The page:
# example.conf: A single-node Flume configuration

    # Name the components on this agent
    a1.sources = r1
    a1.sinks = k1
    a1.channels = c1

    # Describe/configure the source
    a1.sources.r1.type = netcat
    a1.sources.r1.bind = localhost
    a1.sources.r1.port = 44444

    # Describe the sink
    a1.sinks.k1.type = logger

    # Use a channel which buffers events in memory
    a1.channels.c1.type = memory
    a1.channels.c1.capacity = 1000
    a1.channels.c1.transactionCapacity = 100

    # Bind the source and sink to the channel
    a1.sources.r1.channels = c1
    a1.sinks.k1.channel = c1

This configuration defines a single agent named a1. a1 has a source that listens for data on port 44444, a channel that buffers event data in memory, and a sink that logs event data to the console. The configuration file names the various components, then describes their types and configuration parameters. A given configuration file might define several named agents; when a given Flume process is launched a flag is passed telling it which named agent to manifest.

Given this configuration file, you can start Flume as follows:

    $ flume-ng agent --conf conf --conf-file example.conf --name a1 -Dflume.root.logger=INFO,console

On this system, it is been used this command as shown in the image given below:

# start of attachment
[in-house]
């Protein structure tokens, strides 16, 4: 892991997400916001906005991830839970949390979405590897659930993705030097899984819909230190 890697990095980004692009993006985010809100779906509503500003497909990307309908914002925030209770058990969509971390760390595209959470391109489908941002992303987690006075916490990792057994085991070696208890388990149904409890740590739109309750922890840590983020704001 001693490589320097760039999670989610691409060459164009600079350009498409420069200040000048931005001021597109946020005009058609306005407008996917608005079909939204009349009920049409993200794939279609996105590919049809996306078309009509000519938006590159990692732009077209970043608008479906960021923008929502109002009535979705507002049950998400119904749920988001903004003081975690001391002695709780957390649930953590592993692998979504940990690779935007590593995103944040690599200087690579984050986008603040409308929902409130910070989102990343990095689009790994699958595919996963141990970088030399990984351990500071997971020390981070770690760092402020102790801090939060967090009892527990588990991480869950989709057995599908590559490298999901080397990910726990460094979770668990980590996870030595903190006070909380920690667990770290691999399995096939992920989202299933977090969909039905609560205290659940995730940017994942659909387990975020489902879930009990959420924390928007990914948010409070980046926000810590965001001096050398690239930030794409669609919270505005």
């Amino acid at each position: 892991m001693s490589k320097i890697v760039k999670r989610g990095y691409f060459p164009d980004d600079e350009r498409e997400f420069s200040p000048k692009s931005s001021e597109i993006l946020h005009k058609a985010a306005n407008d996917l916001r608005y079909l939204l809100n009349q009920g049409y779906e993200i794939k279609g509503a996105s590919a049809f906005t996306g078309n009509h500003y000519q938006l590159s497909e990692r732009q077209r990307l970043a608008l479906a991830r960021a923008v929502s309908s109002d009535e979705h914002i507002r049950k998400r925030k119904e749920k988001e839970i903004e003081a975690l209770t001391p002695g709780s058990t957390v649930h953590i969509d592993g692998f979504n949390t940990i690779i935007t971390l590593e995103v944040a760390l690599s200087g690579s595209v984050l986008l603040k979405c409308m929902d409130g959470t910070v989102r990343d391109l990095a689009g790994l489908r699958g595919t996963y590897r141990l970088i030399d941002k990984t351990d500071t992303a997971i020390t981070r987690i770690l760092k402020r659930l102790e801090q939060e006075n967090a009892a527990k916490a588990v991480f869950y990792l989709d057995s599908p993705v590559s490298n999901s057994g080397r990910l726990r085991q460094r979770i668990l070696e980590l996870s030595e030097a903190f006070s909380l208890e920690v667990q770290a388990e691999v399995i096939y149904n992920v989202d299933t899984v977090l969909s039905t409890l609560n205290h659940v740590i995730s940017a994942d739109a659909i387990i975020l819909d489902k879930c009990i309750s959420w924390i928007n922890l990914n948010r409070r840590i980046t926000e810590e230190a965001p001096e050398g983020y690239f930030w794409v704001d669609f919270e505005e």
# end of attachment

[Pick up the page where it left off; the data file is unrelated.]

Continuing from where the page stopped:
And the output came as the image given below:

Note – In a full deployment, you would typically include one more option: –conf=. The directory would include a shell script flume-env.sh and potentially a log4j properties file. In this example, you pass a Java option to force Flume to log to the console and go without a custom environment script.

From a separate terminal (Press Ctrl+Shift+T to open a new terminal ), you can then telnet port 44444 and send Flume an event:

    $ telnet localhost 44444
    Connected to localhost.
    Escape character is '^]'.
    Hello world! <Enter>

It has been done as shown in the image given below:

The original Flume terminal will output the event in a log message.

    17/01/03 14:42:21 INFO instrumentation.MonitoredCounterGroup: Component type: CHANNEL, name: c1 started
    17/01/03 14:42:21 INFO node.Application: Starting Sink k1
    17/01/03 14:42:21 INFO node.Application: Starting Source r1
    17/01/03 14:42:21 INFO source.NetcatSource: Source starting
    17/01/03 14:42:21 INFO source.NetcatSource: Created serverSocket:sun.nio.ch.ServerSocketChannelImpl[/]
    17/01/03 14:45:25 INFO sink.LoggerSink: Event: { headers:{} body: 48 65 6C 6C 6F 20 77 6F 72 6C 64 21 0D          Hello world!. }

On this system, the original Flume terminal was appeared like the image given below:

To exit the screen, press Ctrl+C

Congratulations – you’ve successfully configured and deployed a Flume agent!


Statinfer derived from Statistical inference. We provide training in various Data Analytics and Data Science courses and assist candidates in securing placements.